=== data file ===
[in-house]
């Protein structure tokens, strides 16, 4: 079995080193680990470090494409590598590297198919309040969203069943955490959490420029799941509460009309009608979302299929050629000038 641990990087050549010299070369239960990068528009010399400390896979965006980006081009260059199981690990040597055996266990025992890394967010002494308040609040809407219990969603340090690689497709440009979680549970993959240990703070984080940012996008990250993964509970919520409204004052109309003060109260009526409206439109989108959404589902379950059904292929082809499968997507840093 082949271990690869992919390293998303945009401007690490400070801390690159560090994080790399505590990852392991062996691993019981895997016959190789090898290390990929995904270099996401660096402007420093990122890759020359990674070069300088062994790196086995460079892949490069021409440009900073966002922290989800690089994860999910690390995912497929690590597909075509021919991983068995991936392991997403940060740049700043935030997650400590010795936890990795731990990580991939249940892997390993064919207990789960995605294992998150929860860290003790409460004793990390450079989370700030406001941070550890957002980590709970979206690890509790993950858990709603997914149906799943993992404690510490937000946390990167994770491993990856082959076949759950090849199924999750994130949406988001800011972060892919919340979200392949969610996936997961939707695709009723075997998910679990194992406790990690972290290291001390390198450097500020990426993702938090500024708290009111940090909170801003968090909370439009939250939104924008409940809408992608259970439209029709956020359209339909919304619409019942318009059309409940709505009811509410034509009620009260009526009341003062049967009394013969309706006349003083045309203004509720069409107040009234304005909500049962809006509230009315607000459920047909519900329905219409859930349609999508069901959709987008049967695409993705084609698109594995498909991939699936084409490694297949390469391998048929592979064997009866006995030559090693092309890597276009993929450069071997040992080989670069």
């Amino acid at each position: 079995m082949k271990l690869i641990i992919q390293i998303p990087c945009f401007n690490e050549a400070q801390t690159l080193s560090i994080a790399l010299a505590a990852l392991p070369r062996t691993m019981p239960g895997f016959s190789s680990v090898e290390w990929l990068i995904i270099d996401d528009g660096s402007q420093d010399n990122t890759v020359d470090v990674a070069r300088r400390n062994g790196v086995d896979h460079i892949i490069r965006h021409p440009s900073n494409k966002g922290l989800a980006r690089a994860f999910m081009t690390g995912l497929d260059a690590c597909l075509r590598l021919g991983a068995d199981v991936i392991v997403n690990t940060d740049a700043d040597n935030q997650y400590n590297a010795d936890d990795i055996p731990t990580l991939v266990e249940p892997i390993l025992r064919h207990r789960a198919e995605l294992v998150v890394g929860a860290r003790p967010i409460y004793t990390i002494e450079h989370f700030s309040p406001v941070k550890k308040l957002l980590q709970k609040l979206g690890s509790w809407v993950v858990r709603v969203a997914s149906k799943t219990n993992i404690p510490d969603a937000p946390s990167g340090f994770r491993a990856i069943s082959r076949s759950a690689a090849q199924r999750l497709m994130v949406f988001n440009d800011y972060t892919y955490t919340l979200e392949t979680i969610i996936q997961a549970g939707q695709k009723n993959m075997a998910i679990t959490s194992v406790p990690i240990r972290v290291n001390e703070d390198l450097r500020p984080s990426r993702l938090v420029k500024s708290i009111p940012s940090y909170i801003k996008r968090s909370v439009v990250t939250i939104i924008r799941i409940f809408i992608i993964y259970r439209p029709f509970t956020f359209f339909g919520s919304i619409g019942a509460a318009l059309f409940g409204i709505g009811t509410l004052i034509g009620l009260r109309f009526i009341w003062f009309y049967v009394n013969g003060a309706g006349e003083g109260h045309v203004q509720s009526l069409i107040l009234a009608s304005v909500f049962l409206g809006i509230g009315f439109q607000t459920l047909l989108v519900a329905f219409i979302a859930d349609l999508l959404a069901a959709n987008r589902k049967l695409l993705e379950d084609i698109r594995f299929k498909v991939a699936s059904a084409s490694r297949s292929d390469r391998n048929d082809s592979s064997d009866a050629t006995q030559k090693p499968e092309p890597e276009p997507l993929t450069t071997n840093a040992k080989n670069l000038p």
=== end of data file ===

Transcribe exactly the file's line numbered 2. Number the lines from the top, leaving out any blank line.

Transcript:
């Protein structure tokens, strides 16, 4: 079995080193680990470090494409590598590297198919309040969203069943955490959490420029799941509460009309009608979302299929050629000038 641990990087050549010299070369239960990068528009010399400390896979965006980006081009260059199981690990040597055996266990025992890394967010002494308040609040809407219990969603340090690689497709440009979680549970993959240990703070984080940012996008990250993964509970919520409204004052109309003060109260009526409206439109989108959404589902379950059904292929082809499968997507840093 082949271990690869992919390293998303945009401007690490400070801390690159560090994080790399505590990852392991062996691993019981895997016959190789090898290390990929995904270099996401660096402007420093990122890759020359990674070069300088062994790196086995460079892949490069021409440009900073966002922290989800690089994860999910690390995912497929690590597909075509021919991983068995991936392991997403940060740049700043935030997650400590010795936890990795731990990580991939249940892997390993064919207990789960995605294992998150929860860290003790409460004793990390450079989370700030406001941070550890957002980590709970979206690890509790993950858990709603997914149906799943993992404690510490937000946390990167994770491993990856082959076949759950090849199924999750994130949406988001800011972060892919919340979200392949969610996936997961939707695709009723075997998910679990194992406790990690972290290291001390390198450097500020990426993702938090500024708290009111940090909170801003968090909370439009939250939104924008409940809408992608259970439209029709956020359209339909919304619409019942318009059309409940709505009811509410034509009620009260009526009341003062049967009394013969309706006349003083045309203004509720069409107040009234304005909500049962809006509230009315607000459920047909519900329905219409859930349609999508069901959709987008049967695409993705084609698109594995498909991939699936084409490694297949390469391998048929592979064997009866006995030559090693092309890597276009993929450069071997040992080989670069």